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If your cat or dog gets a bone fracture, he or she needs to see one of our veterinarians, and fast. Besides the extreme discomfort of a broken bone, a fracture can be a life-threatening injury. Our concern here at Fullerton Animal Hospital is to see pets as quickly as possible to administer the treatment necessary for a complete recovery.
A fracture is caused whenever there is too much stress placed on a bone. Most often this is caused by blunt force trauma, such as when pets are hit by a car, but it can also be caused by rough play and handling. A joint fracture, especially of the elbow, is most likely to be caused when the pet jumps off a couch, chair, or the owner’s arms.
No matter where your pet has a broken bone, he or she needs to be brought to the veterinary as soon as possible. Dangerous breaks can threaten your pet’s life because of excessive bleeding or injury to adjacent organs. A spinal cord break can have devastating consequences and only quick medical care can lessen the damage to the pet. The four classifications of pet bone fractures are described below.
With a closed fracture, the bone is indeed broken, but it does not pierce the skin.
A greenstick fracture occurs when the bone is cracked but remains in place.
The most serious kind of break, with a compound fracture the bone pierces through the skin of the cat or dog. The big risk with these breaks is exposure to contaminants in the environment that could lead to infection. These breaks need treatment immediately.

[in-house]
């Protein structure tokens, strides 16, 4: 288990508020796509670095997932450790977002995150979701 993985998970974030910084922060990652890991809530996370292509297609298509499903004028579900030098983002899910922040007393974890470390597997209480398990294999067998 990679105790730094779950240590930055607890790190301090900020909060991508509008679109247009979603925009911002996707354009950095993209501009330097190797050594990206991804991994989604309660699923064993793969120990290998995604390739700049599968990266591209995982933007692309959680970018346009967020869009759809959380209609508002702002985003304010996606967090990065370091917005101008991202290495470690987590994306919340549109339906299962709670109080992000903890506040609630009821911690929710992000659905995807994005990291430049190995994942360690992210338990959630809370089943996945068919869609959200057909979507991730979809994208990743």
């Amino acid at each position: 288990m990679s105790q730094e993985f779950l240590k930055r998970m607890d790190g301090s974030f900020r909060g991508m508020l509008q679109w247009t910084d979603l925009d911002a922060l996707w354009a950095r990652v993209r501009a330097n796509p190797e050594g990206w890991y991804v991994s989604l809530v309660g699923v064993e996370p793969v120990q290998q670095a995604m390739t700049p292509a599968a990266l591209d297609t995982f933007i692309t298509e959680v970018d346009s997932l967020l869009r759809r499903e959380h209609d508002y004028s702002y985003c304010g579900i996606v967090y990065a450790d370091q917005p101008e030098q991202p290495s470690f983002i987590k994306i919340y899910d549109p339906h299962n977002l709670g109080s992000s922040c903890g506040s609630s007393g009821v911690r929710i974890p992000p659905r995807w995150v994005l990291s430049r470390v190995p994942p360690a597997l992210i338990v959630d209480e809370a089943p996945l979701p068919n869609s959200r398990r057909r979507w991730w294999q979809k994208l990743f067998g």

These fractures occur in young cats and dogs. When pets are less than one year old, the bones are still soft at the tip of the long bone – the area from which the growing takes place. These growth plates are susceptible to breakage because they are immature and still weak.
Not all fracture symptoms are obvious, and may show up as nothing more than a slight limp. With a spinal cord fracture, the dog or cat may be unable to walk. If the pet has a broken leg, he or she will not let it touch the ground and put no weight on it.
Once our veterinarians assess the injury to your pet, treatment can range from applying a splint or cast to surgery. Surgical intervention may involve using plates, screws or pins to realign the bone. What treatment we use depends on factors that include age of the pet, the type of break and the bone that is fractured. Treating compound fractures requires the most care because of the risk of infection.
No matter how serious you think your pet’s break is or is not, please bring him in as soon as possible so our veterinarians can address his pain and administer the most effective treatment.
For more information, please call us at (410) 665-6996